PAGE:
Leaving aside the debate over judicial activism (as opposed to liberalism), there is no shortage of Republican legislators who would be well suited for the Court. In July, Senate Minority Leader Harry Reid (D-NV) listed off a handful, including Sen. Judd Gregg (R-NH), a stalwart conservative. Gregg, a lawyer who previously served four terms in the U.S. House and two terms as New Hampshire Governor, would be a particularly good fit for the Supreme Court given his proven ability to work with people of all beliefs and ideologies to achieve results.
And what, if not achieving tangible results, is the purpose of the Supreme Court? Although it is imperative for each Justice to have a firm grasp of the law, Supreme Court decisions should not be entirely academic and rhetorical flourishes. Rooted in the law and the Constitution, decisions must also take into consideration the ramifications of each case – even if some on either the far right or the far left believe this to be “judicial activism.” Those who have served on the bench for decades can certainly do this, but who could better gauge the political consequences of a ruling better than one who has stood for public office? Who could better understand the Constitution’s checks and balances, and more importantly their relevance to the lives of Americans, than one who has served in multiple branches of government?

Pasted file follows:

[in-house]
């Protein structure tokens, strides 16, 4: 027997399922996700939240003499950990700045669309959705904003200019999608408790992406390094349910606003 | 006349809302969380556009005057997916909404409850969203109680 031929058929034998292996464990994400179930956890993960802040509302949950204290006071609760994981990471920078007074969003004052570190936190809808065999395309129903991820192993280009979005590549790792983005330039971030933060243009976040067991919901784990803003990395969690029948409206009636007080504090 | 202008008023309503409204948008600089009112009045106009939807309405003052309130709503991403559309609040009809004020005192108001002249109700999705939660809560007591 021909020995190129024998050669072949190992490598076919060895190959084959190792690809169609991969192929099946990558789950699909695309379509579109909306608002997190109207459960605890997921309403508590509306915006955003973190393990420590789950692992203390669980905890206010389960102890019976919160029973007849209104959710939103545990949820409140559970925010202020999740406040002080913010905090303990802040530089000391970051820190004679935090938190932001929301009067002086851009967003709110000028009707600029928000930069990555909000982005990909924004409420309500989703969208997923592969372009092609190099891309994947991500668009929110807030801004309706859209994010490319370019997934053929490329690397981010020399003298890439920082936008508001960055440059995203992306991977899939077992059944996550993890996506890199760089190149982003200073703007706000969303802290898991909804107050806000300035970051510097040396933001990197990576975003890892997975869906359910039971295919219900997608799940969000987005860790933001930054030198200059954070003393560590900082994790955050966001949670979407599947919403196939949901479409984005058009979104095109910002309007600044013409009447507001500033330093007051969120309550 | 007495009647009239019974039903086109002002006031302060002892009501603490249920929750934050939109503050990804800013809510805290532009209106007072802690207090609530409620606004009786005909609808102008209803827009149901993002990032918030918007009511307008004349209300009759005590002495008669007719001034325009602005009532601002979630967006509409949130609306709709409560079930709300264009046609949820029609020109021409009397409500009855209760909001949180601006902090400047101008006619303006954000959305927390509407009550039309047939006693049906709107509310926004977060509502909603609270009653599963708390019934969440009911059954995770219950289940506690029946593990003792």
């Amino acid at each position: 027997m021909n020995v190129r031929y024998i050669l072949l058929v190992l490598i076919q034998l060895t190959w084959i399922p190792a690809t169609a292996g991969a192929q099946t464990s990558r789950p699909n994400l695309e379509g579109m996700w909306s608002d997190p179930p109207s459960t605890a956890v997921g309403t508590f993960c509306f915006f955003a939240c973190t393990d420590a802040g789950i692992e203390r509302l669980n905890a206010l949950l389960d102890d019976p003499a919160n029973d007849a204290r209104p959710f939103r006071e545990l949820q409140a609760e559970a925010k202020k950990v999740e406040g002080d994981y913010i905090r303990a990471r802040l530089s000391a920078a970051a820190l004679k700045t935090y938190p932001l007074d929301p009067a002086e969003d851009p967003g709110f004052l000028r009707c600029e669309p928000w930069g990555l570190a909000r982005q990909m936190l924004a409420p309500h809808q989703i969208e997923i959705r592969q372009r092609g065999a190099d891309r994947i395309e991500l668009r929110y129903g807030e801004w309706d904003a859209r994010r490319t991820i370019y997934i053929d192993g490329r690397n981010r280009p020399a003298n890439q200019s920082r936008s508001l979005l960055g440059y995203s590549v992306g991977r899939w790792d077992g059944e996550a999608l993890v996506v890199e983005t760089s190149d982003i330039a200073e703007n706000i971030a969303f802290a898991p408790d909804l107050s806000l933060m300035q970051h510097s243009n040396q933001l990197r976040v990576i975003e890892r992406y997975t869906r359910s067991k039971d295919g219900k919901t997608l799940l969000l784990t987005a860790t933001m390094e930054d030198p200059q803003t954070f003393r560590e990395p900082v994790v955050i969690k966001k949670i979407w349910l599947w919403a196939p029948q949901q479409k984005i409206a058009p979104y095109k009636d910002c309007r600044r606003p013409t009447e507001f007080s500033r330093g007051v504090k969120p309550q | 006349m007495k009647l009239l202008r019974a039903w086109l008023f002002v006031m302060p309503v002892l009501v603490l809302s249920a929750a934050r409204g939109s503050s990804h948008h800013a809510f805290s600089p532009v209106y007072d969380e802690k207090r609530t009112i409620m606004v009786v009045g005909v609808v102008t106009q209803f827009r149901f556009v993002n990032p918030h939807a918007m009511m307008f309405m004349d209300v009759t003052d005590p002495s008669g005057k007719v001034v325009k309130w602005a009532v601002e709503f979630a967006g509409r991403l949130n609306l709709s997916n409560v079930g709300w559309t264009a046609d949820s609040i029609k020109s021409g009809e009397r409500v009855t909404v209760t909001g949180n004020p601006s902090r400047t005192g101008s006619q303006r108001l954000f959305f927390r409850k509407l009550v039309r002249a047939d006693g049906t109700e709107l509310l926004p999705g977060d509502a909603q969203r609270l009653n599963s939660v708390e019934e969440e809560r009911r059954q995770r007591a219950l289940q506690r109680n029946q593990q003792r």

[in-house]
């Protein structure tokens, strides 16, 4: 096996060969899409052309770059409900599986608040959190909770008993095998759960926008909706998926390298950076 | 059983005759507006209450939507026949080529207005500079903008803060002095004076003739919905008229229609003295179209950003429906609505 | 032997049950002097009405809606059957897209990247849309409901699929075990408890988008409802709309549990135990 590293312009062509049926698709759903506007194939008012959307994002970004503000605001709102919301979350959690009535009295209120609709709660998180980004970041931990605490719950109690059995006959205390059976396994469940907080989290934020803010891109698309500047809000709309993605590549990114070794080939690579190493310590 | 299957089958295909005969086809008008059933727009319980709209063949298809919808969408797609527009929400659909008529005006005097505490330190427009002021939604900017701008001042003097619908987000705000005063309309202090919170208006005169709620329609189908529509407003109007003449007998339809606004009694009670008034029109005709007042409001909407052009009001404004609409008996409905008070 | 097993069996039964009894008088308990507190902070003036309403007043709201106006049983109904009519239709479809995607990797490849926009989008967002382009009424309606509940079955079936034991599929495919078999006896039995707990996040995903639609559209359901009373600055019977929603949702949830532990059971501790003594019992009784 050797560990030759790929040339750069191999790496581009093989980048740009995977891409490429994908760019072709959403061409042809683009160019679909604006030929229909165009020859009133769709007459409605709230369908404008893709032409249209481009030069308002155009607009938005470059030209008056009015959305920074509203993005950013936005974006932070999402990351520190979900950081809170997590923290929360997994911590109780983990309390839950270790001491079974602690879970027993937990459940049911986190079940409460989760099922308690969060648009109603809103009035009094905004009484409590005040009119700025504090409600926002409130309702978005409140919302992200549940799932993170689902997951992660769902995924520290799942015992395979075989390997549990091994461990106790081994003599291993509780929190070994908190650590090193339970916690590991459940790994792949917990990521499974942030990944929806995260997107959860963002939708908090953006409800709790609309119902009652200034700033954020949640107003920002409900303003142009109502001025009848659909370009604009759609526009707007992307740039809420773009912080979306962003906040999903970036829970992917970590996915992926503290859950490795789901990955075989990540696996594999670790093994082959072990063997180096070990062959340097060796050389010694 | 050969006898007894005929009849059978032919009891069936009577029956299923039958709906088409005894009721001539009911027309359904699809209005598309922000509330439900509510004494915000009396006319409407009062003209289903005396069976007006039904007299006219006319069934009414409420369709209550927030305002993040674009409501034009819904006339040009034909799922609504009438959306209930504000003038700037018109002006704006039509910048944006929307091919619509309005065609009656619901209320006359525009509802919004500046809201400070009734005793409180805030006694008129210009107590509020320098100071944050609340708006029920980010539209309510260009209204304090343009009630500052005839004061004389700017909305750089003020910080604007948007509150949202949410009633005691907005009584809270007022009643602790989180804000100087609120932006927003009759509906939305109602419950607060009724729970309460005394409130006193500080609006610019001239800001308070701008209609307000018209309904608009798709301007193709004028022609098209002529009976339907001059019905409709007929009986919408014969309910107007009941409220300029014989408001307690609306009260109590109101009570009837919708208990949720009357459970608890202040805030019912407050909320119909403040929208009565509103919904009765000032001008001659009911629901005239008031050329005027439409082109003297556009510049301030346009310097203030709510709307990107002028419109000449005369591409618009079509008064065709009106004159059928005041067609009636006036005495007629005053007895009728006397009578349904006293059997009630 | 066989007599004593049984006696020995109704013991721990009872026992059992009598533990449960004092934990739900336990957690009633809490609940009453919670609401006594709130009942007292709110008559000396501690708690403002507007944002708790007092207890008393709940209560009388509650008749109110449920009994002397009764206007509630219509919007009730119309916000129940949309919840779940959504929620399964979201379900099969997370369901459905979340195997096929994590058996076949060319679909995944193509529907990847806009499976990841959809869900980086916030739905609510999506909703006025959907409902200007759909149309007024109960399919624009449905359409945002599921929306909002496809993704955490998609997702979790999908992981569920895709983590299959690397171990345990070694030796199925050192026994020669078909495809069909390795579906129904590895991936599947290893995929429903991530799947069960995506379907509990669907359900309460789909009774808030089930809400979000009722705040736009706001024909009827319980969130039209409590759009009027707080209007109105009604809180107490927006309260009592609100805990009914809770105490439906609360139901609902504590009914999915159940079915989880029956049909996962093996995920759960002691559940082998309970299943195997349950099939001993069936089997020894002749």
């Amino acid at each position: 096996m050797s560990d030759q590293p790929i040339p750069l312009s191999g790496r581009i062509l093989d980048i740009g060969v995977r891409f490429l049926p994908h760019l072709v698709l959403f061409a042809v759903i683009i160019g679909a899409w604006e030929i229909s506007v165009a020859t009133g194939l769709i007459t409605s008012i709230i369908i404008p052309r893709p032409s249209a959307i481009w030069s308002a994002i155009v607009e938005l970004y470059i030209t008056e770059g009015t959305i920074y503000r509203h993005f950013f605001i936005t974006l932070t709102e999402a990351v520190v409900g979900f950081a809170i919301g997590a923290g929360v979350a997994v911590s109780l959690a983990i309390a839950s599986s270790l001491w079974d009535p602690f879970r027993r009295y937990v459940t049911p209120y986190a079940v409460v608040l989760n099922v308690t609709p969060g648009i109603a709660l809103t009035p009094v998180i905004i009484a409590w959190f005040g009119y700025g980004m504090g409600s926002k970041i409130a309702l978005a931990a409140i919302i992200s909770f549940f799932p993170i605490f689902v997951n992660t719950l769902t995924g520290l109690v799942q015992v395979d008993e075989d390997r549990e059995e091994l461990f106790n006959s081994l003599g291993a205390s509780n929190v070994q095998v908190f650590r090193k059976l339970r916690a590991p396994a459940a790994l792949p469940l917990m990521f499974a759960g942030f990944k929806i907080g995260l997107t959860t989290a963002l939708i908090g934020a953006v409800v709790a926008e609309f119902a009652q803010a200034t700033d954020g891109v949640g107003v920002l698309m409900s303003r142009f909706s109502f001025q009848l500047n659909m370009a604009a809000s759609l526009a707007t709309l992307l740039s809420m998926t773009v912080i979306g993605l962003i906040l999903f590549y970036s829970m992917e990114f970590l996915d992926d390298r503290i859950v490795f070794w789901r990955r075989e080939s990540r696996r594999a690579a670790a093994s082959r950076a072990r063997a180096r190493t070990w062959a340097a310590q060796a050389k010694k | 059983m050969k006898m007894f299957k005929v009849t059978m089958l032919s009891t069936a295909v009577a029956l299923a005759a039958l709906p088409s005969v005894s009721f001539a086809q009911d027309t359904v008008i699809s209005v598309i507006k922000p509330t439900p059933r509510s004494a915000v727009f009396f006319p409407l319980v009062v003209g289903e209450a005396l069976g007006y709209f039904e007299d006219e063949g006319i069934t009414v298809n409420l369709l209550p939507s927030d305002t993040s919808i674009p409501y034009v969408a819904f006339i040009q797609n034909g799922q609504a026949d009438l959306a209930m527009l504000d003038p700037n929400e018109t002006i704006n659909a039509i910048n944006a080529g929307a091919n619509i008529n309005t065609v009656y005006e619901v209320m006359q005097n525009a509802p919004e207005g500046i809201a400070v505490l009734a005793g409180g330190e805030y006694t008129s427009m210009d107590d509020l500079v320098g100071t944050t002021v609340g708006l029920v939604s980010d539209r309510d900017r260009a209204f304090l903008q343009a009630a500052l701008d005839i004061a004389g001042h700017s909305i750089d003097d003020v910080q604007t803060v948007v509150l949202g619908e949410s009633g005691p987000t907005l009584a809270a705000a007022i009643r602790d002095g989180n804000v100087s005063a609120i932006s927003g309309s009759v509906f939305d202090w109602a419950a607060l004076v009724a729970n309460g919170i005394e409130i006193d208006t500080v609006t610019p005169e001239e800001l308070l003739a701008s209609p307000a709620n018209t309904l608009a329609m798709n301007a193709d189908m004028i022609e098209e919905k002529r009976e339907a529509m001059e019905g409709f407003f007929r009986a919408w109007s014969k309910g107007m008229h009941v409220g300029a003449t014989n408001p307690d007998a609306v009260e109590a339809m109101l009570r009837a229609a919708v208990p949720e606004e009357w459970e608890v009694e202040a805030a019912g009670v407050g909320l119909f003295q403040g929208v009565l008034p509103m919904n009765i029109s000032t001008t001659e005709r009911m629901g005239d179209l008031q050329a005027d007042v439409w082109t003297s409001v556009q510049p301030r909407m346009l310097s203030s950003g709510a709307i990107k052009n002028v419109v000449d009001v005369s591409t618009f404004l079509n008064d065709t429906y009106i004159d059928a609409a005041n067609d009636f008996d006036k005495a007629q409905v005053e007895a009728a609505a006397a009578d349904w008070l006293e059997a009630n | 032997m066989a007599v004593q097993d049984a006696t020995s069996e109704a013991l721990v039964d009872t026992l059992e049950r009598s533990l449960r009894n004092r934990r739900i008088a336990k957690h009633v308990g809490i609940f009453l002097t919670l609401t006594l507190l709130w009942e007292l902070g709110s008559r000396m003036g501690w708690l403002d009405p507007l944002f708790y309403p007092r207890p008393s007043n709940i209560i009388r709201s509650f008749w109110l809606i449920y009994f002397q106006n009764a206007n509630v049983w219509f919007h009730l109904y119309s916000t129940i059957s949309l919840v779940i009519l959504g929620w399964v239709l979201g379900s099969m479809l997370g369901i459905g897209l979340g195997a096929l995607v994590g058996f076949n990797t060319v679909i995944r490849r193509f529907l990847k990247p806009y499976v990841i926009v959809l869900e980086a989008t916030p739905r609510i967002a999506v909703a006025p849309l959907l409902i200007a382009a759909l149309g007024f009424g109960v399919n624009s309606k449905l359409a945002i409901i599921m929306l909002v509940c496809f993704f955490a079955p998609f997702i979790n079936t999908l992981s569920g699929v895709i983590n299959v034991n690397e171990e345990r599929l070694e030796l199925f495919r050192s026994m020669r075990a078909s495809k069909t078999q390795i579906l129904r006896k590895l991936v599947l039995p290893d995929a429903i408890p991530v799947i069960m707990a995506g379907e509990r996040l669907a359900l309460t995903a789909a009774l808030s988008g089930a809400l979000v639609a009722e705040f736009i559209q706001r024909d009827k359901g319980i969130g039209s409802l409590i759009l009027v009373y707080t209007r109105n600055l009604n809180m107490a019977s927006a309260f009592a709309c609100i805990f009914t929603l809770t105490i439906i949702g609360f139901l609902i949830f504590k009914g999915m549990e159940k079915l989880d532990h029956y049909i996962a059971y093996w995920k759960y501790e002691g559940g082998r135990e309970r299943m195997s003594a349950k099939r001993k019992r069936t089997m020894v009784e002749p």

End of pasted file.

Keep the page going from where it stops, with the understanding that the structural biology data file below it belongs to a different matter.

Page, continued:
The Supreme Court need not consist solely of theoreticians and brilliant legal minds. President Bush and future presidents would be well served to nominate men and women who both have a command of Constitutional issues and the real-world experience necessary to be the best Supreme Court Justice – even if it enables the naysayers to continue to complain about perceived “judicial activism.”